From August 5th to the 20th, I served as a classroom instructor (CI) for the immersive Keio/W&M Cross-Cultural Collaboration. For two weeks, twenty-five students from Japan’s Keio University visited William and Mary to practice their English skills, learn about United States history and society, and complete a research project comparing American and Japanese cultures. Today, I’ll tell you about my experience as a first-time instructor in this special program.
Keio students had a full schedule from the moment they landed at Dulles, and for all activities, students were expected to speak, write, listen to, and think in English. A typical day included a morning lecture on a topic pertaining to American culture, a dialogue class, lunch, an afternoon research session at the library for their group projects, and dinner. Toward the end of their stay in Williamsburg, students presented their group projects to the rest of the class, with each presentation taking about 20 minutes. Topics included elementary school transportation, perceptions of elderly drivers, the nature and function of vending machines, cash-spending habits, and women-only transportation.
The dialogue class was my biggest responsibility as a classroom instructor. For an hour an a half every day, we’d talk about the content of the lectures we’d just heard, with the guest lecturer stopping by for 15 minutes to answer questions. I usually started the class by having students write down a question for the guest lecturer, as students could refer to the text when talking to the professor. While we waited for the professor to stop by, I’d have the students go around the room and share a thought or observation about the topic. Once the professor arrived, I’d have the students ask their questions. Since we usually couldn’t get to everyone in 15 minutes, I’d have the remaining students ask their questions to me, and I’d answer them as best as I could. I also had students occasionally break into pairs or small groups to talk about specific discussion questions, as it was less intimidating than speaking in front of the entire class. Finally, we’d usually wrap up with a few presentations of memory books, which were small autobiographical PowerPoints that each of the students had made before coming to the United States. Through these different exercises, I was usually able to get each student to speak in English at least three times during each class. In addition to dialogue classes, I also read and graded online journal entries from each of the students, where they would analyze their experiences in America using the lectures, dialogue classes, and comparisons with Japanese culture.
My other job was to transport students, which meant I drove my dialogue class around town in a 12-person van. I mostly drove around Williamsburg, but we also took trips to Newport News and Richmond. Driving the van was initially a little scary, I’ve driven U-Hauls full of art before but it’s different when you’re responsible for the well-being of 12 other people, but it got easier with practice.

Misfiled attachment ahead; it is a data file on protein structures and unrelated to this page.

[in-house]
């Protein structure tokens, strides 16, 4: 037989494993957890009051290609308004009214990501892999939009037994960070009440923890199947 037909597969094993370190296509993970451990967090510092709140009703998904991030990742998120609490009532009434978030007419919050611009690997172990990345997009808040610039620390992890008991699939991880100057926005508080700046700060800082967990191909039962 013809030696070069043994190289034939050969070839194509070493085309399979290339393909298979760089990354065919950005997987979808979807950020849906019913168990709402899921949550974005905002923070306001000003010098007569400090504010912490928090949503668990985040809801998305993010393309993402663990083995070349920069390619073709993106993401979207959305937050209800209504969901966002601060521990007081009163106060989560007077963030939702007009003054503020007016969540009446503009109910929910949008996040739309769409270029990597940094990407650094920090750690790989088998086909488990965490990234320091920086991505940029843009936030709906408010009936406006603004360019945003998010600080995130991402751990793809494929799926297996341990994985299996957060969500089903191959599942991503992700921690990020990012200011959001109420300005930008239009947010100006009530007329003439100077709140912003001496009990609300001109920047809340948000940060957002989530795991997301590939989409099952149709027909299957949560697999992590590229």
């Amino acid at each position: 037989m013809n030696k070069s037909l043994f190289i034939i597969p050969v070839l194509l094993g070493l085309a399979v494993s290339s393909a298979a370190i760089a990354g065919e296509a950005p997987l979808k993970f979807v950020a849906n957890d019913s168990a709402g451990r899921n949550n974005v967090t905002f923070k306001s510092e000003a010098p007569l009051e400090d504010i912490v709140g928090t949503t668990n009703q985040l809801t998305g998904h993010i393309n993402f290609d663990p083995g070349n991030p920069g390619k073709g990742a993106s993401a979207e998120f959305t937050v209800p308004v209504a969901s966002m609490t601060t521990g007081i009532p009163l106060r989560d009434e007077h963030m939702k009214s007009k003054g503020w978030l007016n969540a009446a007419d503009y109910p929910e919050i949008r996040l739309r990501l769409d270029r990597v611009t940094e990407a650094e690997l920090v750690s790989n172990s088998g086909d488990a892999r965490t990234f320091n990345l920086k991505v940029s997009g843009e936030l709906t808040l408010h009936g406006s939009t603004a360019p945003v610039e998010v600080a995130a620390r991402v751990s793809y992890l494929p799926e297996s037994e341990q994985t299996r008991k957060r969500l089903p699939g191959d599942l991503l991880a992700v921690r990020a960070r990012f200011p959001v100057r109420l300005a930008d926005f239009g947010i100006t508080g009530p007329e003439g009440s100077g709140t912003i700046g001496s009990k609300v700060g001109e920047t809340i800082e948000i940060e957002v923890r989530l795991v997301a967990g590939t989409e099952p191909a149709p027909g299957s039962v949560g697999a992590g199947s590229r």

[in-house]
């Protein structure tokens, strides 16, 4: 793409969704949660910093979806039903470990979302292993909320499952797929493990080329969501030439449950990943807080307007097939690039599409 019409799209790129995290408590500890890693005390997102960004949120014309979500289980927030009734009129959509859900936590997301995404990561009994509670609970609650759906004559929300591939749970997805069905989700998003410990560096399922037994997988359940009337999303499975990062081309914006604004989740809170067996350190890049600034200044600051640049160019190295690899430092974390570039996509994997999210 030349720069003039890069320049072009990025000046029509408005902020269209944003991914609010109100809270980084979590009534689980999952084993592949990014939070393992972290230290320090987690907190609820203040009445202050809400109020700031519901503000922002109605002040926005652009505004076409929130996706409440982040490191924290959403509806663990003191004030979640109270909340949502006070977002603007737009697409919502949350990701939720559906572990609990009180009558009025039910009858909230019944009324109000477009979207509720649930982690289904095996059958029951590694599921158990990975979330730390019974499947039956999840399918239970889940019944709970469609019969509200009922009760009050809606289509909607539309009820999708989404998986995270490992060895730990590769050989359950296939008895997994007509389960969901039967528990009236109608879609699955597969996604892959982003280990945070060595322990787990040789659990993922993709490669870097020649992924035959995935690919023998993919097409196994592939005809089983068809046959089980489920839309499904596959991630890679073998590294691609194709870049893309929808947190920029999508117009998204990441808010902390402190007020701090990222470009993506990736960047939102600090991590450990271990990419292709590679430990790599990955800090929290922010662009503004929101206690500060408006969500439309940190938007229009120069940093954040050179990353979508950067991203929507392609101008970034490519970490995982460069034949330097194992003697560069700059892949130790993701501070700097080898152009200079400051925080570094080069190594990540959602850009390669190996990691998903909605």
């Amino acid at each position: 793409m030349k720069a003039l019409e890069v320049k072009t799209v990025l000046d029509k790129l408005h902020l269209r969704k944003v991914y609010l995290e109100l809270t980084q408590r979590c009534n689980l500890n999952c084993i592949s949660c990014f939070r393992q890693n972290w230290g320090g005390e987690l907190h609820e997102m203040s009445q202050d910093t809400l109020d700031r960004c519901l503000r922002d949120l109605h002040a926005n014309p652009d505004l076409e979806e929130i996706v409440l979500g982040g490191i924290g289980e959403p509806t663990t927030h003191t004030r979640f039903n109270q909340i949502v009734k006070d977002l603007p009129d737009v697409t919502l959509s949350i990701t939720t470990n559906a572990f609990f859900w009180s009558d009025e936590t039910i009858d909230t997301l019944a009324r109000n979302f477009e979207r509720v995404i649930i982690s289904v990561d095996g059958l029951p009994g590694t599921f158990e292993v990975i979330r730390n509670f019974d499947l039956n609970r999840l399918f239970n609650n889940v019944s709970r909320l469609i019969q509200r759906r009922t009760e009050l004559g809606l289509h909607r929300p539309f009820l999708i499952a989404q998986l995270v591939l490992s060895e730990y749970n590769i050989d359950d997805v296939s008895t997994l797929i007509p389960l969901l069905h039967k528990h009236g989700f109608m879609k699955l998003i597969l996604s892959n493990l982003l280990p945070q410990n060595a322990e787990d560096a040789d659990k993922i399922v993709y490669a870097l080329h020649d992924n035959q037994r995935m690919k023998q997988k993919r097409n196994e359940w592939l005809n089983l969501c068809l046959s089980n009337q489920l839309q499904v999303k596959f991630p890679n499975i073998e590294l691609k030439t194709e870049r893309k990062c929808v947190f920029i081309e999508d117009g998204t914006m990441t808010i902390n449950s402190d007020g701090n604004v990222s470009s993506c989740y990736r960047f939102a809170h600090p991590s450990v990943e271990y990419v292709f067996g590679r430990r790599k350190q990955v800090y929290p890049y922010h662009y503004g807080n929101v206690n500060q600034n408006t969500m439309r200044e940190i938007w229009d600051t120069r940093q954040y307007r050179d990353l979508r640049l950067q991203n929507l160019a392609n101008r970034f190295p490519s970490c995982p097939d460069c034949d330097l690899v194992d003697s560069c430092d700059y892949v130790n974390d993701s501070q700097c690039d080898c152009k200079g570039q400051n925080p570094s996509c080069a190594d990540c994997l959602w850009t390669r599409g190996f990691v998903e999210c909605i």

In addition to the regular lectures and dialogue classes, there were also several field trips. During the two weeks, we toured the Canon factory in Newport News, went shopping in Richmond, and attended a baseball game. On a free day, students visited Colonial Williamsburg, York Beach, and went shopping at the Williamsburg outlets. On Sunday morning, we all went to different church services to see religion in practice in America, with my group going to New Zion Baptist Church. That was a particularly special experience for me, as it was the first time I’d ever visited a black baptist church.
The culminating experience was a trip to Washington, DC. During the next few days, we visited different Smithsonian museums, took a walking tour around the monuments, and visited the Japanese Embassy. After an emotional farewell dinner and talent show, students headed back to Dulles Airport, while William and Mary Students returned home.
The program challenged me in a lot of ways. During the first week in particular, I worked a lot of 12-hour days. While I wasn’t with the students the whole time, I couldn’t go home either, since I needed to be available to drive the van. As an introvert, it was challenging to be “on” for such a long time, even when I knew it was only for two weeks.
My days were also filled with active listening. Since I wanted my students to feel confident when speaking English, I needed to pay extra attention to what they were saying to make sure I understood what they wanted to communicate. I can be a little hard of hearing as it is, so this meant I had to work extra hard on my end to make sure I could hear through my students’ accents, as well as mentally process their often very formal questions into more idiomatic English for myself. I also had to put more thought into what I was saying to make sure my students understood me, as I didn’t want them to feel lost or confused. All of this active listening and speaking was very draining mentally, so by the time I got home every night, I had to keep asking Brandon to repeat himself because I couldn’t remember anything he was saying.